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It’s estimated that over 15 million American homes rely on private wells for their water. While many of these wells exist in rural areas in which city water mains do not exist, an increasing amount of them exist in urban and suburban areas.
Perhaps you’ve been thinking about installing your own water well, but aren’t sure whether or not it’s the right choice for you. Maybe you’re looking for something to sway your opinion on the matter. It is a big decision, and should be thoroughly thought through. To help you out, let’s first cover some misconceptions about water wells.
Common Misconceptions About Water Wells
• Wells are susceptible to contamination
While it’s true that wells can become contaminated by ground chemicals such as pesticides and other toxic substances, this is only true of poorly constructed wells. The key to a safe, high-functioning well is to dig it deep enough so that ground chemicals cannot interfere. Typically, a well of at least 100 feet deep will serve its purpose wonderfully.
• Water wells are prone to running dry
Yes, it’s true that wells can run dry, but this is not at all a common occurrence. Most well owners never experience a dry well, and those that do only experience it once, or maybe twice in their lives. If you do run into problems with your well drying up, you can call a professional out to assess the problem and find a solution.
Benefits of Water Wells
Now that we’ve discussed some misconceptions about wells, let’s talk about the benefits of owning a well.
1. Lower water costs
Perhaps the best part about owning your own well is that, once it has been installed, your water is completely free. The water that runs through your shower heads, hoses, sink faucets, and water taps doesn’t cost a single penny.
The only thing you might have to spend some money on is regular water testing and well maintenance. Still, in the long run, this will be a great deal cheaper than paying for city water.
2. Well water is more natural than city water
Even though it’s purified by the city, city water is filled with chemicals and additives such as chlorine and fluoride. While these chemicals are not dangerous in any way, they do serve to make city water less natural.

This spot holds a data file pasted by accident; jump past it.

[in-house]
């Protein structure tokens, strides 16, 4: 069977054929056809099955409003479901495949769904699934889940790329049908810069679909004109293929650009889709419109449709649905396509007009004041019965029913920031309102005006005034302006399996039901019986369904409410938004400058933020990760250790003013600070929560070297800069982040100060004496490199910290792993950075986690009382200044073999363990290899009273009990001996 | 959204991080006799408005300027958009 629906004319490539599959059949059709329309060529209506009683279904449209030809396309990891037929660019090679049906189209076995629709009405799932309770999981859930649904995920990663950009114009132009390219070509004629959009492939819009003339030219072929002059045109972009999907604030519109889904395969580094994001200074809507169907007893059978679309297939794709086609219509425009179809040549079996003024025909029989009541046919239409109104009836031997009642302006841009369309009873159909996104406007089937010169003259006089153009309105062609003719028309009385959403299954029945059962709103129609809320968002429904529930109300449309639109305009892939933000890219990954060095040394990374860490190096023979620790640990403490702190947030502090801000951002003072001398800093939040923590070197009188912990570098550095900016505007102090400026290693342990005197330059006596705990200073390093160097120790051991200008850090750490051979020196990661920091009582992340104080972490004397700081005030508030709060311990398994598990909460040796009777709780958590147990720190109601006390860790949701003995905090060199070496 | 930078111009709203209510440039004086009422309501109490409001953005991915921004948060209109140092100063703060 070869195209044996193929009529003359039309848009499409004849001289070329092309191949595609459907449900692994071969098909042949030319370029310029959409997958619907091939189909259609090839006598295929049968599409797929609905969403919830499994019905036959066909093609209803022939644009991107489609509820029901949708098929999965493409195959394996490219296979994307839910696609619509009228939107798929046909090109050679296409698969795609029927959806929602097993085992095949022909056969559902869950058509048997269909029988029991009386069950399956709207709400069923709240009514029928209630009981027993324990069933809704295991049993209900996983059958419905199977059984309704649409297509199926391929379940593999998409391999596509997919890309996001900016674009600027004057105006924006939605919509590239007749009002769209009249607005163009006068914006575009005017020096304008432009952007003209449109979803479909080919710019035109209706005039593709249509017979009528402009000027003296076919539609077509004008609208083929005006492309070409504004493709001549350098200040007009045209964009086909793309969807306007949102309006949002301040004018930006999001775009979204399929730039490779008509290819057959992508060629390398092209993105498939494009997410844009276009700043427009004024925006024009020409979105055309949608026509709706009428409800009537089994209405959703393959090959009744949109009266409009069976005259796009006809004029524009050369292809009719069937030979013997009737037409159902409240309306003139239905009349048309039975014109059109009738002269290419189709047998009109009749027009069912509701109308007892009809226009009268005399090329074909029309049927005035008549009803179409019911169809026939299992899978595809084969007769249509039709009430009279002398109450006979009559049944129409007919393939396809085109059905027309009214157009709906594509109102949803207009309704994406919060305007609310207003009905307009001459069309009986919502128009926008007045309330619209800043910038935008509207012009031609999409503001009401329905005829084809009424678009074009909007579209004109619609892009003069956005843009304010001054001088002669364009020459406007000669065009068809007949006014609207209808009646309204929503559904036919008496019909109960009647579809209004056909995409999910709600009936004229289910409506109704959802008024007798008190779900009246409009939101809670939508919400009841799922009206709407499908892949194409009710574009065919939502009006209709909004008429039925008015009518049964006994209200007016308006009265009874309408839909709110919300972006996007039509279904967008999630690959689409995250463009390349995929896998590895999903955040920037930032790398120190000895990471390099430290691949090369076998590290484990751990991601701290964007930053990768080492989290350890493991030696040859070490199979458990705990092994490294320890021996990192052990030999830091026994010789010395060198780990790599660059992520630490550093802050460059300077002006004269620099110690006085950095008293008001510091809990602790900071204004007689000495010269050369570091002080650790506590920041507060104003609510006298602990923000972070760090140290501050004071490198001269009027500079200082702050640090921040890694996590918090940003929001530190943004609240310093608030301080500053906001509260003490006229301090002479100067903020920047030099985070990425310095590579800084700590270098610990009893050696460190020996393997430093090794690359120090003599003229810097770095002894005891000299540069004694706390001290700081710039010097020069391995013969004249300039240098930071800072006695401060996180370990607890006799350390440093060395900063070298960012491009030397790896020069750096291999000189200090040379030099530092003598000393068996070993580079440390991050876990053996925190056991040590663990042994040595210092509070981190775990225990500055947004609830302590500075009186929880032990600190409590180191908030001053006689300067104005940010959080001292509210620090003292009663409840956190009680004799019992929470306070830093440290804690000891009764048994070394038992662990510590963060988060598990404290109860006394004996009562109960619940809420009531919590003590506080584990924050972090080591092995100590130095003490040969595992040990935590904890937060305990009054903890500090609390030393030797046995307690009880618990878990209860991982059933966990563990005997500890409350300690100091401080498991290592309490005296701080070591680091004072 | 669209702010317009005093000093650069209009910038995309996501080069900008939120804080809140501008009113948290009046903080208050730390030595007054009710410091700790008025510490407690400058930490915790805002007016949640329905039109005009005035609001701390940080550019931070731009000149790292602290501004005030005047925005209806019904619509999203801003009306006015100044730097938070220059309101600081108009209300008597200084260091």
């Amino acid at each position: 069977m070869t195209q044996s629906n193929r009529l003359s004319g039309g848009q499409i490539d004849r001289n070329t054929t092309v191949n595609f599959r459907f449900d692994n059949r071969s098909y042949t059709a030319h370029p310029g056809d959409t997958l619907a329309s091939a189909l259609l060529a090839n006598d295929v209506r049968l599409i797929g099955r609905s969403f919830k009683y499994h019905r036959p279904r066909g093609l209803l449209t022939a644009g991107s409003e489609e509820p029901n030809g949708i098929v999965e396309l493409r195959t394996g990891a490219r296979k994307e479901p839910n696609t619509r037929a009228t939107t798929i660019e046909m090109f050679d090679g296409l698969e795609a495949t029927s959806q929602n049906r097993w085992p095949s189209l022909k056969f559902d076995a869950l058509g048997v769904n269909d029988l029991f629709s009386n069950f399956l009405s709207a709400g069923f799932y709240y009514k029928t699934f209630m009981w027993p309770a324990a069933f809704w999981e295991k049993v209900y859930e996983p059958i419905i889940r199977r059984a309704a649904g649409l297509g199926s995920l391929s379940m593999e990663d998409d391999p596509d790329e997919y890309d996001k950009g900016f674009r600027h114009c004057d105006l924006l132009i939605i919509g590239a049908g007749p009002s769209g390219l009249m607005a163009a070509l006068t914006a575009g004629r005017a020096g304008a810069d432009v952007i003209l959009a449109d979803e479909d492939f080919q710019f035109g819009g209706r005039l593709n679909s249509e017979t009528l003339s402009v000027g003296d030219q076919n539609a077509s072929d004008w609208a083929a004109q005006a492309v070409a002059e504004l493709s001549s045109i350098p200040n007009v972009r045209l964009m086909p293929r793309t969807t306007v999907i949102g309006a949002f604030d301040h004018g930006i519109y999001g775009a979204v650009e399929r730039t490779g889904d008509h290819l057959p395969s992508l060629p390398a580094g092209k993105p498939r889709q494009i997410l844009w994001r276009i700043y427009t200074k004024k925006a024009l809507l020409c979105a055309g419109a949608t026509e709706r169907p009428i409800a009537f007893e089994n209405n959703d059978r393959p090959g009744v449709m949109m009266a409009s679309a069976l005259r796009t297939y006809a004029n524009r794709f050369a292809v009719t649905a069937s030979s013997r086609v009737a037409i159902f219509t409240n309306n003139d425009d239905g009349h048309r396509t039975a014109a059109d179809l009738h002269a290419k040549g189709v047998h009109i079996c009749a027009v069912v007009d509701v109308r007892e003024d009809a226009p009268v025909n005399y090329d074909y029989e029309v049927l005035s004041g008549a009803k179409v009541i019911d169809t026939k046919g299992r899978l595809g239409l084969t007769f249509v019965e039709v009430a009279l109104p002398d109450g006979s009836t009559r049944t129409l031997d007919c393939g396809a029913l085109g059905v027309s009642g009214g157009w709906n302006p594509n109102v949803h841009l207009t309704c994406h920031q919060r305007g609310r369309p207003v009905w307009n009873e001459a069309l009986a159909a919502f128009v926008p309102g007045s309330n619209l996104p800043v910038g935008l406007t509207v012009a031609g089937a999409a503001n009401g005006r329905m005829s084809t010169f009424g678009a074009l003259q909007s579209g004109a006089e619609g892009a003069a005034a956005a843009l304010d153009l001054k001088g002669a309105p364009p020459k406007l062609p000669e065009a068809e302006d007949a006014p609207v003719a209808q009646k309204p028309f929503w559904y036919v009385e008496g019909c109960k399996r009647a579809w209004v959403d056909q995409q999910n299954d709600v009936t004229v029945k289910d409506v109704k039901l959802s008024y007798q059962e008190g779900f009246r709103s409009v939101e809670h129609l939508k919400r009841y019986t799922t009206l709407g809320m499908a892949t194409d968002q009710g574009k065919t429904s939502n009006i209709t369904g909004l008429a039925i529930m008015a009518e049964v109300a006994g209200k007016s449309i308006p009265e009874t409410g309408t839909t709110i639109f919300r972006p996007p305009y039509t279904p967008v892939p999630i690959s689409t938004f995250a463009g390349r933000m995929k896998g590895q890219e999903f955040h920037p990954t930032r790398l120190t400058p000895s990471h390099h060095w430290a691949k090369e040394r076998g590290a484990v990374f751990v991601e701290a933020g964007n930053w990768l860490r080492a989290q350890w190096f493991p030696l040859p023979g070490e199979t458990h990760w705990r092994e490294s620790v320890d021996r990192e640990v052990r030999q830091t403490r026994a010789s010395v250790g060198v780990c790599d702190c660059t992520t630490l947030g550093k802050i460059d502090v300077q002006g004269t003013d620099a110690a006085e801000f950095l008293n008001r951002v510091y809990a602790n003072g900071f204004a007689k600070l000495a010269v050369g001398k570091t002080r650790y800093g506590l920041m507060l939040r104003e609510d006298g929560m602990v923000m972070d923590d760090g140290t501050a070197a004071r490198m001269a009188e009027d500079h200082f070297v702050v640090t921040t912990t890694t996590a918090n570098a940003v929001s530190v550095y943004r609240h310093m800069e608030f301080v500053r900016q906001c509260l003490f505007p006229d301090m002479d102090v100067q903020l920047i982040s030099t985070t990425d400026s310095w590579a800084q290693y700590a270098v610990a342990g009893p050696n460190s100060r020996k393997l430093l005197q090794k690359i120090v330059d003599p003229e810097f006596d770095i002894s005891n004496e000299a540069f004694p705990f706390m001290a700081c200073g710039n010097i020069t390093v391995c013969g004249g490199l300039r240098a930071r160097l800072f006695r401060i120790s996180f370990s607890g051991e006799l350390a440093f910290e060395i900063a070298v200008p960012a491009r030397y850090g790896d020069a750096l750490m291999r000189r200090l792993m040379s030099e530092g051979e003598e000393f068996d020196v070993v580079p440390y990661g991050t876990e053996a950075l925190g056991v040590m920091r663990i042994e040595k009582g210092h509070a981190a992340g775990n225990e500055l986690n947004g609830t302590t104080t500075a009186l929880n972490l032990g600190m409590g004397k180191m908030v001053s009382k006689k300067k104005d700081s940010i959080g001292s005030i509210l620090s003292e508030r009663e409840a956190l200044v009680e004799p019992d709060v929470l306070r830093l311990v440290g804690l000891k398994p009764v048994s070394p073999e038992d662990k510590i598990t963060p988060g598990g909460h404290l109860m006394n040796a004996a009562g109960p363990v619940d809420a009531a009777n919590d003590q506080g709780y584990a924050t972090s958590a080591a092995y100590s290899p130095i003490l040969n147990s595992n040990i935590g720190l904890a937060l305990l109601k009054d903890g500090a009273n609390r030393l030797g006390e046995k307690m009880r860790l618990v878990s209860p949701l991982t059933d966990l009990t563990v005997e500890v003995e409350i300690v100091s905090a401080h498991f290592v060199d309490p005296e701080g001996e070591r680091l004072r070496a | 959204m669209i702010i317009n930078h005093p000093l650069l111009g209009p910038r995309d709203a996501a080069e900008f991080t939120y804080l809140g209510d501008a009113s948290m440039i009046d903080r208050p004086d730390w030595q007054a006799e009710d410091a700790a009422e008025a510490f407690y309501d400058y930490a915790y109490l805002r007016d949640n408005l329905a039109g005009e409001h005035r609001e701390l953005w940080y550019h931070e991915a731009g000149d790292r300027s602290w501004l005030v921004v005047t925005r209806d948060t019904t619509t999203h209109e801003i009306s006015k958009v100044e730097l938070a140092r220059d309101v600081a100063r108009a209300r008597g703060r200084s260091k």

Because well water does not contain any of these chemicals or additives, it is more natural, both in taste and consistency. If you’re skeptical about what the city is putting in the city water supply, you would be best served by digging your own well.
3. You’re not dependent on the city
One of the great things about having your own water well is that your ability to collect and use water is completely dependent on you. If you use city water, you are completely at the mercy of the city and its ability to keep the water supply safe and thriving.
City water supplies often run into problems; broken water pipes, contamination, and otherwise. While you can run into similar problems with your own well, you will at least be able to take the problem into your own hands. You won’t have to wait around for a separate entity to solve the problem for you.
4. Wells can be located wherever there’s enough space
Unlike with city water, which is being pumped in from miles and miles away, your well water can be pumped in from anywhere on your property. As long as your selected area is big enough, it’s a sufficient spot to dig a well.
Having your well close to your home will allow you to check up on it frequently and thoroughly, ensuring that it’s always functioning to the best of its ability.
5. Well water tastes better
This, of course, is completely dependent on personal taste, but a great number of consumers remark on how much better well water tastes than city water. In general, well water has a softer, more savory taste. This is due to the fact that it’s not overloaded with added minerals and chemicals.